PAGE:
Running your own pharmacy - whilst being very rewarding - can also mean that you spend a considerable amount of time negotiating with both your landlord and your bank or financier.
In fact, one of the harsh realities of running your own business is the need to ensure you comply with the terms of your lease, as well as appeasing your financier who provided the capital for you to set up the business in the first place. Many a pharmacist has found this 'triangular' business relationship somewhat difficult to say the least!
The value of a pharmacy business is tied to its positive reputation or its regular patronage, also known as goodwill. Generally speaking, a large part of that goodwill is a direct result of the location of the pharmacy - if you find the right location, you will find the customers.
For many financiers, their readiness to loan money for you to set up the business will depend on their ability to seek security over the pharmacy, either in the form of a leasehold interest or security over the assets of the business.
How can a financier seek security over a leasehold interest?
Security over the leasehold interest means that the financier is able to access the building for a certain, stated, period of time regardless of whether or not the tenant is in business there. Financiers can seek such a security through two main legal tools:
- A Mortgage of Lease
The preferred form of security over the leasehold interest is a Mortgage of Lease. As a pharmacist running your own business, if you default on your loan and can no longer run the pharmacy, a Mortgage of Lease enables your financier (or the appointed receiver) to gain possession of the premises.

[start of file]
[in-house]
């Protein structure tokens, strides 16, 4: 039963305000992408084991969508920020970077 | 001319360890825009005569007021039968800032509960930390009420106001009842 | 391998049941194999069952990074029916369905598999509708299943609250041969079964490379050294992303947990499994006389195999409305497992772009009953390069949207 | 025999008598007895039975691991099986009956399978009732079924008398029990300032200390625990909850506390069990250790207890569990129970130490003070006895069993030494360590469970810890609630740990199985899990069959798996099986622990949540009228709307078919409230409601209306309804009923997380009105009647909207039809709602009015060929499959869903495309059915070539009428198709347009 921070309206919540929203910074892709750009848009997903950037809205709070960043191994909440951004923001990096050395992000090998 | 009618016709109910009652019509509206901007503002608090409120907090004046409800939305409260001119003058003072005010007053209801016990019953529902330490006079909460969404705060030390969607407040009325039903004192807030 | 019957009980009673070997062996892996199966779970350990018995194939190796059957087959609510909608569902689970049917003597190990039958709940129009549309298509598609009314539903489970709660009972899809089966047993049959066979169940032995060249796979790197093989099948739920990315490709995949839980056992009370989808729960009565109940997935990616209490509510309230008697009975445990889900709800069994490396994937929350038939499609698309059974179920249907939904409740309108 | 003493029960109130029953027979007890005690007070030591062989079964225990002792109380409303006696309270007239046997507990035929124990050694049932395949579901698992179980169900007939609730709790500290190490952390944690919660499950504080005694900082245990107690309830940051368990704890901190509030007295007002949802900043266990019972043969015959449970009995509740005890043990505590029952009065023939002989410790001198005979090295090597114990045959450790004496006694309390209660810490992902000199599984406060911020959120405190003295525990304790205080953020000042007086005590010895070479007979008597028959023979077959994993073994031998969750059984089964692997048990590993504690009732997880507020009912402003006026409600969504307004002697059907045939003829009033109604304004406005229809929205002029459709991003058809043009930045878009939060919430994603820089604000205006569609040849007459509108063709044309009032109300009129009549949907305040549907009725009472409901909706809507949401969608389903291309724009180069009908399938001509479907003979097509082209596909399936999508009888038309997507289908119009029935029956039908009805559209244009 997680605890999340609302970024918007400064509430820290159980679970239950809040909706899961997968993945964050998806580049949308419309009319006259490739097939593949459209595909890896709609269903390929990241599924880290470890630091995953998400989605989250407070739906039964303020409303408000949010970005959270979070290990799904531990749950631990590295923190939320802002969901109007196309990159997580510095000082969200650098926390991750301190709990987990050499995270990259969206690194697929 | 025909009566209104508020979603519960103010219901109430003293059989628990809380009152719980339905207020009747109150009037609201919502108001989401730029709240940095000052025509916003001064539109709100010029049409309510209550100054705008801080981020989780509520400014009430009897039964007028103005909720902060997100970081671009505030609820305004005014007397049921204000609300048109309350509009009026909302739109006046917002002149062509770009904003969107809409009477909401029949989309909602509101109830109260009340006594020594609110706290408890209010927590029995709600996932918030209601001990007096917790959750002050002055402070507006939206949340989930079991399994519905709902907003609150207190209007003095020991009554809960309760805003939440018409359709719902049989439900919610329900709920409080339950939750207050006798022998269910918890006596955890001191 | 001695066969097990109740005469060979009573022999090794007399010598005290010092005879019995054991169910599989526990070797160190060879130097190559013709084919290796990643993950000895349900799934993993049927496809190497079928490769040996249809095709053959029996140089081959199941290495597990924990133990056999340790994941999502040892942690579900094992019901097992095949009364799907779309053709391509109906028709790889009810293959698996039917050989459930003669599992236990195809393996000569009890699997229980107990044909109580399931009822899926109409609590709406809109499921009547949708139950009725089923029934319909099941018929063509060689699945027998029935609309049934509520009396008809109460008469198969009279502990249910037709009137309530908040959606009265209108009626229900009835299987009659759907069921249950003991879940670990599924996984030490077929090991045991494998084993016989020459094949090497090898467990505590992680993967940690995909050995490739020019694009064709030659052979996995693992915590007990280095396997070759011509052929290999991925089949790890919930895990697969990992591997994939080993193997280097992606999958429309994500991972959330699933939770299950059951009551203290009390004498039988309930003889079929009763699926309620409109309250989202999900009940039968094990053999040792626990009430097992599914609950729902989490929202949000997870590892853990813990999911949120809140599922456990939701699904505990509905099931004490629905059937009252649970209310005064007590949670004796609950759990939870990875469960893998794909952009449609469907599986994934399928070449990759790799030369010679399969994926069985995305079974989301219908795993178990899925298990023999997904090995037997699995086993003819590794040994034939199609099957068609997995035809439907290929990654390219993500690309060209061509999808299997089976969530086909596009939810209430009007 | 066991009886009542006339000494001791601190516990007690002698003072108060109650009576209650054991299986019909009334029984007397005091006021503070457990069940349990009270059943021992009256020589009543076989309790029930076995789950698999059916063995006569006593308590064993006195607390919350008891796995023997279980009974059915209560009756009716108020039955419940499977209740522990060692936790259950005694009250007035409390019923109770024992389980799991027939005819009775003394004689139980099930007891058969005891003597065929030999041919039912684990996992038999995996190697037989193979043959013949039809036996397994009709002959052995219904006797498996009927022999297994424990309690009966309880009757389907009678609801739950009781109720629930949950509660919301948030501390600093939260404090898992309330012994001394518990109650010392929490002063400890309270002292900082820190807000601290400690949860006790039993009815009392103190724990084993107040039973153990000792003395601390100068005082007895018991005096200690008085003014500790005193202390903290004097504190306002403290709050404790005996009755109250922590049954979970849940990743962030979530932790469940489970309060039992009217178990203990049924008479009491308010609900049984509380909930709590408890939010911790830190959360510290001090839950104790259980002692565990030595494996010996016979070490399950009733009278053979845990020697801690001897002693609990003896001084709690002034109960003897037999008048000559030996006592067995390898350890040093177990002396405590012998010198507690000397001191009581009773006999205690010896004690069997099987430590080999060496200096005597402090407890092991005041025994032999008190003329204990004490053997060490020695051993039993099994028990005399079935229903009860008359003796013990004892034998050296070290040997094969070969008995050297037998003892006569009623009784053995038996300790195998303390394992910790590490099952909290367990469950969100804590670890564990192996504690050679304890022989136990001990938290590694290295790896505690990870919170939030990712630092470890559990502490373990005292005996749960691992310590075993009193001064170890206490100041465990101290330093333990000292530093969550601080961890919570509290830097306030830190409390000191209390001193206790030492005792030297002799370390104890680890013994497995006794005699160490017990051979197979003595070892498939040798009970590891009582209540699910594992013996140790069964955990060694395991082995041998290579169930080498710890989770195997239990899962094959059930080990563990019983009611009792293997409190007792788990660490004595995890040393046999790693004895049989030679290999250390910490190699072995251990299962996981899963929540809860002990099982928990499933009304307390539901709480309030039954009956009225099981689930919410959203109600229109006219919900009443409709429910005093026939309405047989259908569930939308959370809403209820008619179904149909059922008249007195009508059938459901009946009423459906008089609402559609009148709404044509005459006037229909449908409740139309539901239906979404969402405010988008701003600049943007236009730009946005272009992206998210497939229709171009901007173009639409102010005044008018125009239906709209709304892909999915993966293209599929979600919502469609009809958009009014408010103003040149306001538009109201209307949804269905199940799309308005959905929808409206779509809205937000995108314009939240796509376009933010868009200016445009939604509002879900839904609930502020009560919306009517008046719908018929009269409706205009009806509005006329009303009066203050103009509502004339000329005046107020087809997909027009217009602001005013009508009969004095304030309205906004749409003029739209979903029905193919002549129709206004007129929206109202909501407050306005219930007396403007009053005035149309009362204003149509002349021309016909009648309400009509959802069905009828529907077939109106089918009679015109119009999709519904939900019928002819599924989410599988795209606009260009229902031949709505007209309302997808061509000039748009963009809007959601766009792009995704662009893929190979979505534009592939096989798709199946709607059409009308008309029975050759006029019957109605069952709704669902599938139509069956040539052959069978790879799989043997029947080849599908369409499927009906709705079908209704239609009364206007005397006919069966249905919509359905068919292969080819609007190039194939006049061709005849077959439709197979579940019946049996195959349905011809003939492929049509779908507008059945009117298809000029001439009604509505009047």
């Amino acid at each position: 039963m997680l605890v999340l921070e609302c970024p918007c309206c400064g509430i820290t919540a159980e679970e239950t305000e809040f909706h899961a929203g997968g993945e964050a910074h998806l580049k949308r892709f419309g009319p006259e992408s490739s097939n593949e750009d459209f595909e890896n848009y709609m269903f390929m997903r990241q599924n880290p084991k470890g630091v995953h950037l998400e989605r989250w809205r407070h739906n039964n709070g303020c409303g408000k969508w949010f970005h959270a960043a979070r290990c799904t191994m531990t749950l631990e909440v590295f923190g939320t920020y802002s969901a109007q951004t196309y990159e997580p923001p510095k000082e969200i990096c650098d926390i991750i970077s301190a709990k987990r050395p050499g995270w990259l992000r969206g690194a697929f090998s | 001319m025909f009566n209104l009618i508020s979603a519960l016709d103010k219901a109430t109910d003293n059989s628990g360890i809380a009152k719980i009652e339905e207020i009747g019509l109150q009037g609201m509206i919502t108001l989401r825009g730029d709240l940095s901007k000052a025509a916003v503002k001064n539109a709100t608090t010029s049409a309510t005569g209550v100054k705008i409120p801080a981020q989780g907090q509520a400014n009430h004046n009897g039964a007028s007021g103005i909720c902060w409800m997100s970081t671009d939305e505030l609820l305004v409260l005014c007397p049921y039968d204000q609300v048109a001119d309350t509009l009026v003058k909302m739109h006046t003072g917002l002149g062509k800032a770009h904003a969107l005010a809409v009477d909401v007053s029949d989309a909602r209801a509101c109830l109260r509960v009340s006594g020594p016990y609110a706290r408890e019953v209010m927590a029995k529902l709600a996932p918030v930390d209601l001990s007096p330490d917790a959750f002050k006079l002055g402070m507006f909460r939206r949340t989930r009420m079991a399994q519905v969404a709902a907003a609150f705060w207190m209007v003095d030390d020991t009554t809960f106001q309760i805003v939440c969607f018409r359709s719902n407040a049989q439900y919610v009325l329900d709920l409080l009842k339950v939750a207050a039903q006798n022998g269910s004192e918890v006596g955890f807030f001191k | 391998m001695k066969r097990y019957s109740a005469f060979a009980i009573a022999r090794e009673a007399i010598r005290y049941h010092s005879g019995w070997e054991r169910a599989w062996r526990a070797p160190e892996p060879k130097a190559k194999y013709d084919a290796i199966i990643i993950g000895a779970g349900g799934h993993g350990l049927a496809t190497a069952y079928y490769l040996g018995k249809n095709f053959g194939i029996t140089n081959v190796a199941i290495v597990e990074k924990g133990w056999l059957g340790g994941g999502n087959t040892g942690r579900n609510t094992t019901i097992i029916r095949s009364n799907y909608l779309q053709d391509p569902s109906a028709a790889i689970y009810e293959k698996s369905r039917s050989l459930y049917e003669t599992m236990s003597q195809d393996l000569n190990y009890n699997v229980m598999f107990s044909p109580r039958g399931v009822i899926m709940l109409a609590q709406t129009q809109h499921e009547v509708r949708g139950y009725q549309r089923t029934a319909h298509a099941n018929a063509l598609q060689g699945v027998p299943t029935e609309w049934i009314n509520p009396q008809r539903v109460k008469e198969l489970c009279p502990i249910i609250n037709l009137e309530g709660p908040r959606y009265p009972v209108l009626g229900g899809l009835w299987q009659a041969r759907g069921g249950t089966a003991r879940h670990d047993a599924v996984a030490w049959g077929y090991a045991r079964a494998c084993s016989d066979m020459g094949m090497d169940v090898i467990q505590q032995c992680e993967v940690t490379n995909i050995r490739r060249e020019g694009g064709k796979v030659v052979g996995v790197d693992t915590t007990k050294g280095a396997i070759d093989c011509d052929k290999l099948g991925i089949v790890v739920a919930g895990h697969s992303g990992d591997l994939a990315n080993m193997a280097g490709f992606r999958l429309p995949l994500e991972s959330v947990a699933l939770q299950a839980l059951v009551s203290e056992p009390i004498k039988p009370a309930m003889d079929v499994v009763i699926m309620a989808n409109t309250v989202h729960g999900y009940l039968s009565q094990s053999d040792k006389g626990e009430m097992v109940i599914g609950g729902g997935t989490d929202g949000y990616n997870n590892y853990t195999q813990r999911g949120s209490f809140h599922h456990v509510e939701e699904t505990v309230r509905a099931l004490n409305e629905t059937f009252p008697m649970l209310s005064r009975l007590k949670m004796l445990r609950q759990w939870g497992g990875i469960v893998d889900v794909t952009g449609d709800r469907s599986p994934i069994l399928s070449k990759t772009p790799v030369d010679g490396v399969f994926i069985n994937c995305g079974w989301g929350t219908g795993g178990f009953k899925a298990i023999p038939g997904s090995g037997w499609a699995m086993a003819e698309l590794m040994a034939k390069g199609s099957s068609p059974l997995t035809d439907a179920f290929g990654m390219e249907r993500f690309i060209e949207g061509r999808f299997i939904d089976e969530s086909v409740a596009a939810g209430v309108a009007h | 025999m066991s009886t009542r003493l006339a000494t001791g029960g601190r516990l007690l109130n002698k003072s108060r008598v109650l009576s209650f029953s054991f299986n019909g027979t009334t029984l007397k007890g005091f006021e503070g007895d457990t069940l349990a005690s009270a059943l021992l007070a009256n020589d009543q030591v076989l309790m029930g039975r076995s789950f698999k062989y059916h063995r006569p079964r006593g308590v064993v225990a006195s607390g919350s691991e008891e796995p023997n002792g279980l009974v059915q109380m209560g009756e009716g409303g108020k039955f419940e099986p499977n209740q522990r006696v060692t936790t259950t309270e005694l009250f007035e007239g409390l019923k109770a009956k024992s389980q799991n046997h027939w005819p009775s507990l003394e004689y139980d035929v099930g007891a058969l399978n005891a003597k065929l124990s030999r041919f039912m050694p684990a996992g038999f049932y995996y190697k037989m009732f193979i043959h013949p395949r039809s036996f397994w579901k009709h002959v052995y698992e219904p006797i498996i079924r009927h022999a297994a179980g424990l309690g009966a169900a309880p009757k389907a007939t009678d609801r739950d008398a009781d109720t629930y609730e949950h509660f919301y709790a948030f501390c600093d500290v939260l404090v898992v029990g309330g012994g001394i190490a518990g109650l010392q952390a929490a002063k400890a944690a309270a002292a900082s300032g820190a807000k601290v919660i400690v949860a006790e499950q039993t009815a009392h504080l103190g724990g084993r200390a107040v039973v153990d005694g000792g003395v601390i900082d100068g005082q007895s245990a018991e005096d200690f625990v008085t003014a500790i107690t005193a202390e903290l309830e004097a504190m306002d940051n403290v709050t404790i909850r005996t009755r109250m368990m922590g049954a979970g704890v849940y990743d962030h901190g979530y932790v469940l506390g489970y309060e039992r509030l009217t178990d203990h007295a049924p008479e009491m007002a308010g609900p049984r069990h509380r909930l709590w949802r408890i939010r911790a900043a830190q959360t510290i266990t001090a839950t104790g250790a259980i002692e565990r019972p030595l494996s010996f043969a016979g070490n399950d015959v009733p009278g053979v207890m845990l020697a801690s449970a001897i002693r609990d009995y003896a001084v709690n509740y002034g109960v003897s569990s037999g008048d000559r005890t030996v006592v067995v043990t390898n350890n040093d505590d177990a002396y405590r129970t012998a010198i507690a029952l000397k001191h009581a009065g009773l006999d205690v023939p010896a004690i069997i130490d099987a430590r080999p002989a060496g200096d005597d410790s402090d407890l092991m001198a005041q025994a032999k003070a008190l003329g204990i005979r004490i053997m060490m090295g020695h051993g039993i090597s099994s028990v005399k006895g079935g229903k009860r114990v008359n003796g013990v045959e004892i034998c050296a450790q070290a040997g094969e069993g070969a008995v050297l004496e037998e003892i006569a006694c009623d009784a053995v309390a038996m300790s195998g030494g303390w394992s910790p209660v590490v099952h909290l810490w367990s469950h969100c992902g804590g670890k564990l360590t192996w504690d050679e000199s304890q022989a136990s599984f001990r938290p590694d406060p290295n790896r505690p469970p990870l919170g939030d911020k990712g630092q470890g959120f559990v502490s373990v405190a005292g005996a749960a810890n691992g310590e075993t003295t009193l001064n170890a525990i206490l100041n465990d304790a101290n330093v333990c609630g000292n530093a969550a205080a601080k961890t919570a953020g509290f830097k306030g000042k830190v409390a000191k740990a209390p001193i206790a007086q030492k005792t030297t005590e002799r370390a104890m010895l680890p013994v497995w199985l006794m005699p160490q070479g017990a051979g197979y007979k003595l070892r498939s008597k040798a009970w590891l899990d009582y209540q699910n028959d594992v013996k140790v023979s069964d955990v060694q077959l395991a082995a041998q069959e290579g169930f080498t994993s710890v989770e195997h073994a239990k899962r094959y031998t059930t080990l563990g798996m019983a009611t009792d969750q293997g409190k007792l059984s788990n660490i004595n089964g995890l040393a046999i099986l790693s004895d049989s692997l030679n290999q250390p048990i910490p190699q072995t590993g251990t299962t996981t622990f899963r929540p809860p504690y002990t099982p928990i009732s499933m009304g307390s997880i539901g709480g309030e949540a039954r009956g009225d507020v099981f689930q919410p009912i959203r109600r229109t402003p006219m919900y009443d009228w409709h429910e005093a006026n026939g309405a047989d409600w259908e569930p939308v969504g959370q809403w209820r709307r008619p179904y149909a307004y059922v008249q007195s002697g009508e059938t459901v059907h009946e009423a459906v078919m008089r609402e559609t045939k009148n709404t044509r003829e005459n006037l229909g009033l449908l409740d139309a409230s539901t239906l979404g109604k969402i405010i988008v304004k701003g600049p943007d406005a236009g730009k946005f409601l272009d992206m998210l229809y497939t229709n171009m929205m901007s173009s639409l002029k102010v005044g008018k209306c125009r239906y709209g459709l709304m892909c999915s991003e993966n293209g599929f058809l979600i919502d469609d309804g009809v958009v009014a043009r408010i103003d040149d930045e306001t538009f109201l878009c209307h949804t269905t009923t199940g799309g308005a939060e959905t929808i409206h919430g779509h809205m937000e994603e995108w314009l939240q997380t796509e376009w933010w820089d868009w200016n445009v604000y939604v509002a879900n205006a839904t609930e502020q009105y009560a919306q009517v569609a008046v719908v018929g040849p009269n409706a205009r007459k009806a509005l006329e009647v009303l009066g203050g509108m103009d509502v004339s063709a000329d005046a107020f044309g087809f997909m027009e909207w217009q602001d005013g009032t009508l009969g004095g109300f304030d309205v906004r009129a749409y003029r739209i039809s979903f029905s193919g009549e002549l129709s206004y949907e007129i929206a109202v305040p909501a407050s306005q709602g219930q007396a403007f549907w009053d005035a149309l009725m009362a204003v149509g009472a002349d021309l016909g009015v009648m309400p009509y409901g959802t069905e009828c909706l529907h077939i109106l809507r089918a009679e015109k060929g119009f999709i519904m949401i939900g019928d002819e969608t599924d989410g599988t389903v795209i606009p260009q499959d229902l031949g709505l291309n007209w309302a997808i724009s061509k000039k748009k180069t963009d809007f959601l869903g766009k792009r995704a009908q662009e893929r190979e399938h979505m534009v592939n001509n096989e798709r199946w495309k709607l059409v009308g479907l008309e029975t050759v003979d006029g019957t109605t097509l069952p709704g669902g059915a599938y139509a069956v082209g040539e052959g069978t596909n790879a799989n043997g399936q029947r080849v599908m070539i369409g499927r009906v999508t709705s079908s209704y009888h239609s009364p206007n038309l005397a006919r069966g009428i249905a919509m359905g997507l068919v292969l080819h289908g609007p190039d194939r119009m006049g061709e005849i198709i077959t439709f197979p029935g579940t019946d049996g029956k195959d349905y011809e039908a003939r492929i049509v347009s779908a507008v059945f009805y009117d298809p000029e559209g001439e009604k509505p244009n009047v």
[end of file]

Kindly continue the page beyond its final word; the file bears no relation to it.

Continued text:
This means that the receiver is able to keep the business operating and therefore attempt to maintain the goodwill. Alternatively, the financier or receiver is in a position to sell the business and so recover the debt.
In our experience, it is often difficult to obtain consent to a Mortgage of Lease from a Landlord. Most leases will contain a clause that either prohibits the granting of a Mortgage of Lease or that requires Landlord's consent.
Landlords are often reluctant to consent to a Mortgage of Lease. Their chief concern is that if the financier gains possession of the premises, they could run down the business and so devalue the premises, its stock, fixtures and fittings.
When Landlords do consent to a Mortgage of Lease, they are usually very careful to highlight strict conditions of consent. These conditions might include ensuring that the mortgagee assumes all responsibilities under the lease and does not damage the premises.
- A 'Right of Entry'
As an alternative to a Mortgage of Lease, financiers can also seek a Right of Entry. This is different to a Mortgage of Lease in that, if you are no longer able to run the business, your financier will only require access to the premises in order to remove any items that they have financed, such as stock and fit out.
Again, a Landlord will often object to granting a Right of Entry and, where they are consented to, there are usually strict conditions attached - Landlords always have to be careful to ensure that the financier or the receiver does not damage the premises when removing any items from the premises.